Investing in the stock market may be one of the most hyped occupations in the world for stakes and glitz, but oddly enough, this little book makes it sound both approachable... and mundane. In a good way.
"How Buffett Does It: 24 Simple Investing Strategies From the World's Greatest Value Investor" is one of those books that's pretty much exactly what it says on the tin. Author James Pardoe has gone through a number of sources, primarily annual reports written by Buffett about his company, and has culled investment thoughts and strategies out of them to build a plan based on Buffett's own investing strategies.
And, as it turns out, that investment strategy is pretty simple. He favors something called value investing, which again, is just what it sounds like - you find value in the companies whose stock you want to buy, and you buy them, and then you hold onto them because if you did your research and are right, then the company is strong and will stick around and profit - and you get to profit as well.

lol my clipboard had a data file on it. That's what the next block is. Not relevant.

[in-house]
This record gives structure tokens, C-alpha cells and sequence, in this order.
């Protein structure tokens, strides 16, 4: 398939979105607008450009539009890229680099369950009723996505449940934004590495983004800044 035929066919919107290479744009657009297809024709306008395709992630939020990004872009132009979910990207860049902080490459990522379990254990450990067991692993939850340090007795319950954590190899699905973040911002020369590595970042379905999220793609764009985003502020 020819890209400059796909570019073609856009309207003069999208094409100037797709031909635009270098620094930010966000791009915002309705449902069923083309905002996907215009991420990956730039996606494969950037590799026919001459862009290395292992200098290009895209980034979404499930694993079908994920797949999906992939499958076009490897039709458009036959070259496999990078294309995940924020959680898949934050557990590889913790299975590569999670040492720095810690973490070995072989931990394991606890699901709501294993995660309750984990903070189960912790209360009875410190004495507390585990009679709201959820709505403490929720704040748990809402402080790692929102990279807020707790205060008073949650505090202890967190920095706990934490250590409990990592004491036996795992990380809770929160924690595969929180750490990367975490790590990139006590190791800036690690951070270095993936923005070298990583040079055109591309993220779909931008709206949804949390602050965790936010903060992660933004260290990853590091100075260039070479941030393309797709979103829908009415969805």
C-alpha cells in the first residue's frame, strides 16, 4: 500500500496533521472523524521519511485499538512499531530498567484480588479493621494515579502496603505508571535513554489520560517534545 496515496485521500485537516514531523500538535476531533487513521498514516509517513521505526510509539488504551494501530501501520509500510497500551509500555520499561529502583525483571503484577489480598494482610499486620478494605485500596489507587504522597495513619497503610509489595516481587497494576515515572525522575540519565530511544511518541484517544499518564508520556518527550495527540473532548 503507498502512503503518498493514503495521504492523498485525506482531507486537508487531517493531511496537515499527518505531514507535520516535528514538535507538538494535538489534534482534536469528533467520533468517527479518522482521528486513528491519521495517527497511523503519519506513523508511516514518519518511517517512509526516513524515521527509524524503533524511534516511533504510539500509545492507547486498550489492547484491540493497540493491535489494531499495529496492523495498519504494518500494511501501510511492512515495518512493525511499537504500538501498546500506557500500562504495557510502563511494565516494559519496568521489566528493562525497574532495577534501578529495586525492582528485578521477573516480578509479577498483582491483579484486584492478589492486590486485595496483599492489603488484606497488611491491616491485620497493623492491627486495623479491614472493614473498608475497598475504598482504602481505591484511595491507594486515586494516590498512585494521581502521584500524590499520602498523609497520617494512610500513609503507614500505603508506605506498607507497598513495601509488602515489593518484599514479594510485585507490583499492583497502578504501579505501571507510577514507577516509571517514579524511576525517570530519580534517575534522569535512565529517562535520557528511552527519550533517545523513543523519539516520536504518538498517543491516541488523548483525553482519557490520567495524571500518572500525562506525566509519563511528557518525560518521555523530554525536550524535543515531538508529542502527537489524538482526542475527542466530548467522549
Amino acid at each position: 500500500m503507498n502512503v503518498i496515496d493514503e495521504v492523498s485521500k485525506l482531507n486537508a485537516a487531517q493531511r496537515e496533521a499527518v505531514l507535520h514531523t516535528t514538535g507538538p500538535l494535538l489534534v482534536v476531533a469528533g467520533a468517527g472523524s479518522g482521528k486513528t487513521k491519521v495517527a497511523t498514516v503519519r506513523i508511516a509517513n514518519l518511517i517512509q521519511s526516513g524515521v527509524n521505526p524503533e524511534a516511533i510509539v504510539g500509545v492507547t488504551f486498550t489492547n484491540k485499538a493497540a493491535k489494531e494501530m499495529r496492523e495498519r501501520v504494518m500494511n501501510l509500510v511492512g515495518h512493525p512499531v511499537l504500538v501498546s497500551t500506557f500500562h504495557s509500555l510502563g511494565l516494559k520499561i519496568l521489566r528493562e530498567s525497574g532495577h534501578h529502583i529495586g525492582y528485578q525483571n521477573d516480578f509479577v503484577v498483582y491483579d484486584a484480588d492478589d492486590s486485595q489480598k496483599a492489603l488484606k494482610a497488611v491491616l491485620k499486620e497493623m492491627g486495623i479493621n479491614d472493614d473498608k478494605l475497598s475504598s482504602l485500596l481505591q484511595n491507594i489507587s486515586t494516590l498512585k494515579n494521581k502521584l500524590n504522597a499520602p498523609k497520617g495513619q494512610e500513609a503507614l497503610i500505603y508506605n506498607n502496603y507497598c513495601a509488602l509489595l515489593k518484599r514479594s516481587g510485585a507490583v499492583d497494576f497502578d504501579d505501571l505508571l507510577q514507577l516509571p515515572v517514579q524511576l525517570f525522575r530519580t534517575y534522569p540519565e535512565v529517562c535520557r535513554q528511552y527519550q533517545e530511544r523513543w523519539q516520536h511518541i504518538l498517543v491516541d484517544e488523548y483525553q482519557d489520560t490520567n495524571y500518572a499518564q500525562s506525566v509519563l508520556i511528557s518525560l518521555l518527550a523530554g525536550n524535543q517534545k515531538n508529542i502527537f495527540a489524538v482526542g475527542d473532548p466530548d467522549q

It's a bit more complicated than that, but this book does a good job of breaking everything down into really easy-to-digest chunks. In fact, that might be one of this book's real weaknesses. It's very simplistic, even a little repetitive, despite being very short - 154 pages of relatively large type and small pages, combined with a cartoon occupying a full page at the start of each of the chapters dedicated to the previously mentioned 24 strategies.
Still, it's a nice little book. It's got some common sense that flies in the face of what media sometimes tells us about stock market investing and it's written in easy-to-understand, plain language. It's very short and very basic, so if you're REALLY interested in investing you'll probably want to start here and then go somewhere else. But it helps establish a wide set of rules and a base investing philosophy.